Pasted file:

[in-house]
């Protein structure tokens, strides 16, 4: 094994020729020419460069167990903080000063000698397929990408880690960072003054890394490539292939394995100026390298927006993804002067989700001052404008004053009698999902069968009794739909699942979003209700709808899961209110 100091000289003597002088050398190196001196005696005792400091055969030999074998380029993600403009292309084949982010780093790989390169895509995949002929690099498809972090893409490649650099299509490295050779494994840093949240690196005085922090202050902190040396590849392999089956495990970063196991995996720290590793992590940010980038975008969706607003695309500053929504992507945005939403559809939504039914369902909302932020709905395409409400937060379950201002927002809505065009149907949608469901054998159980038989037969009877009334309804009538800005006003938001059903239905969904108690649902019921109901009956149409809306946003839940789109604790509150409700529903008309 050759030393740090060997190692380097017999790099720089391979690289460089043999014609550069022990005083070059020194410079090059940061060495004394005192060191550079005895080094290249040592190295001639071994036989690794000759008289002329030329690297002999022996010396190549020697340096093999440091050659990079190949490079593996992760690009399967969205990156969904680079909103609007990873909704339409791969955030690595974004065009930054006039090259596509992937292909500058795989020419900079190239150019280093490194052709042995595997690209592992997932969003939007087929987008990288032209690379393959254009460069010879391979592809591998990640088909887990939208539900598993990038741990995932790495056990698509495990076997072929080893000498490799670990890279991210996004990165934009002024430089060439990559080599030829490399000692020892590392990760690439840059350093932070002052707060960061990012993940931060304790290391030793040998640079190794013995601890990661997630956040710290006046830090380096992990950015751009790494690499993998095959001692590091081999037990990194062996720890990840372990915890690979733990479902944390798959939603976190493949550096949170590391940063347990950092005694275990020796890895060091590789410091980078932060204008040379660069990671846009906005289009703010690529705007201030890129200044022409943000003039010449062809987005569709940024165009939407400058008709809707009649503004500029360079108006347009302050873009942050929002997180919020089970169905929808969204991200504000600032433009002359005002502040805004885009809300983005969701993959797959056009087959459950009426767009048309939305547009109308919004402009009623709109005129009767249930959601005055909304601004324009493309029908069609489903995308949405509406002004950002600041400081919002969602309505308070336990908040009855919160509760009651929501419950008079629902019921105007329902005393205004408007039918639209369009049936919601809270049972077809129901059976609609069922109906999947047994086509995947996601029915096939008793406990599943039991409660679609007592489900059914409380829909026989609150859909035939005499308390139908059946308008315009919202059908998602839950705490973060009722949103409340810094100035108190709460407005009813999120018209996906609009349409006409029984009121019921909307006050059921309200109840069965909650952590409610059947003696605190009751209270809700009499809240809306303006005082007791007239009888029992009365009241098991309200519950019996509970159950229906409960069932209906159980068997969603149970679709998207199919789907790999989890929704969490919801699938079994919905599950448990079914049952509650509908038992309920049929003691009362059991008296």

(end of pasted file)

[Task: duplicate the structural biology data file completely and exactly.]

[in-house]
């Protein structure tokens, strides 16, 4: 094994020729020419460069167990903080000063000698397929990408880690960072003054890394490539292939394995100026390298927006993804002067989700001052404008004053009698999902069968009794739909699942979003209700709808899961209110 100091000289003597002088050398190196001196005696005792400091055969030999074998380029993600403009292309084949982010780093790989390169895509995949002929690099498809972090893409490649650099299509490295050779494994840093949240690196005085922090202050902190040396590849392999089956495990970063196991995996720290590793992590940010980038975008969706607003695309500053929504992507945005939403559809939504039914369902909302932020709905395409409400937060379950201002927002809505065009149907949608469901054998159980038989037969009877009334309804009538800005006003938001059903239905969904108690649902019921109901009956149409809306946003839940789109604790509150409700529903008309 050759030393740090060997190692380097017999790099720089391979690289460089043999014609550069022990005083070059020194410079090059940061060495004394005192060191550079005895080094290249040592190295001639071994036989690794000759008289002329030329690297002999022996010396190549020697340096093999440091050659990079190949490079593996992760690009399967969205990156969904680079909103609007990873909704339409791969955030690595974004065009930054006039090259596509992937292909500058795989020419900079190239150019280093490194052709042995595997690209592992997932969003939007087929987008990288032209690379393959254009460069010879391979592809591998990640088909887990939208539900598993990038741990995932790495056990698509495990076997072929080893000498490799670990890279991210996004990165934009002024430089060439990559080599030829490399000692020892590392990760690439840059350093932070002052707060960061990012993940931060304790290391030793040998640079190794013995601890990661997630956040710290006046830090380096992990950015751009790494690499993998095959001692590091081999037990990194062996720890990840372990915890690979733990479902944390798959939603976190493949550096949170590391940063347990950092005694275990020796890895060091590789410091980078932060204008040379660069990671846009906005289009703010690529705007201030890129200044022409943000003039010449062809987005569709940024165009939407400058008709809707009649503004500029360079108006347009302050873009942050929002997180919020089970169905929808969204991200504000600032433009002359005002502040805004885009809300983005969701993959797959056009087959459950009426767009048309939305547009109308919004402009009623709109005129009767249930959601005055909304601004324009493309029908069609489903995308949405509406002004950002600041400081919002969602309505308070336990908040009855919160509760009651929501419950008079629902019921105007329902005393205004408007039918639209369009049936919601809270049972077809129901059976609609069922109906999947047994086509995947996601029915096939008793406990599943039991409660679609007592489900059914409380829909026989609150859909035939005499308390139908059946308008315009919202059908998602839950705490973060009722949103409340810094100035108190709460407005009813999120018209996906609009349409006409029984009121019921909307006050059921309200109840069965909650952590409610059947003696605190009751209270809700009499809240809306303006005082007791007239009888029992009365009241098991309200519950019996509970159950229906409960069932209906159980068997969603149970679709998207199919789907790999989890929704969490919801699938079994919905599950448990079914049952509650509908038992309920049929003691009362059991008296």